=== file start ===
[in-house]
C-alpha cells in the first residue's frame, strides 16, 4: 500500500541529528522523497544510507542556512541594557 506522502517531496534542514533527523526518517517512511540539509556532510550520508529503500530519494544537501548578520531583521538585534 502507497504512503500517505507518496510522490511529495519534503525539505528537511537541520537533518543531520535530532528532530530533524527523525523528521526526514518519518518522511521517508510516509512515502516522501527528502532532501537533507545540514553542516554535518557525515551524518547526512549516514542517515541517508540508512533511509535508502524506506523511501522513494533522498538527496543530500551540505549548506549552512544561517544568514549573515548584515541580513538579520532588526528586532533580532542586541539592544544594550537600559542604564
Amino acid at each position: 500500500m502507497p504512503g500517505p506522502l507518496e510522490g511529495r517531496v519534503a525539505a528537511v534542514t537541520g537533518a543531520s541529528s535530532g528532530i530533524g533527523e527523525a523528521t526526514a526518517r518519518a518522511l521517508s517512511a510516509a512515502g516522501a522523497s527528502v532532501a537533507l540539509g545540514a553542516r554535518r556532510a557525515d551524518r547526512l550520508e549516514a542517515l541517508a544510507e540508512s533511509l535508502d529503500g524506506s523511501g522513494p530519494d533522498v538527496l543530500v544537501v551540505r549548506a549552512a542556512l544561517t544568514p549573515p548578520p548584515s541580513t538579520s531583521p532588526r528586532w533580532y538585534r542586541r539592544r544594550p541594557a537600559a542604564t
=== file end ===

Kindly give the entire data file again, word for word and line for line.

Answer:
[in-house]
C-alpha cells in the first residue's frame, strides 16, 4: 500500500541529528522523497544510507542556512541594557 506522502517531496534542514533527523526518517517512511540539509556532510550520508529503500530519494544537501548578520531583521538585534 502507497504512503500517505507518496510522490511529495519534503525539505528537511537541520537533518543531520535530532528532530530533524527523525523528521526526514518519518518522511521517508510516509512515502516522501527528502532532501537533507545540514553542516554535518557525515551524518547526512549516514542517515541517508540508512533511509535508502524506506523511501522513494533522498538527496543530500551540505549548506549552512544561517544568514549573515548584515541580513538579520532588526528586532533580532542586541539592544544594550537600559542604564
Amino acid at each position: 500500500m502507497p504512503g500517505p506522502l507518496e510522490g511529495r517531496v519534503a525539505a528537511v534542514t537541520g537533518a543531520s541529528s535530532g528532530i530533524g533527523e527523525a523528521t526526514a526518517r518519518a518522511l521517508s517512511a510516509a512515502g516522501a522523497s527528502v532532501a537533507l540539509g545540514a553542516r554535518r556532510a557525515d551524518r547526512l550520508e549516514a542517515l541517508a544510507e540508512s533511509l535508502d529503500g524506506s523511501g522513494p530519494d533522498v538527496l543530500v544537501v551540505r549548506a549552512a542556512l544561517t544568514p549573515p548578520p548584515s541580513t538579520s531583521p532588526r528586532w533580532y538585534r542586541r539592544r544594550p541594557a537600559a542604564t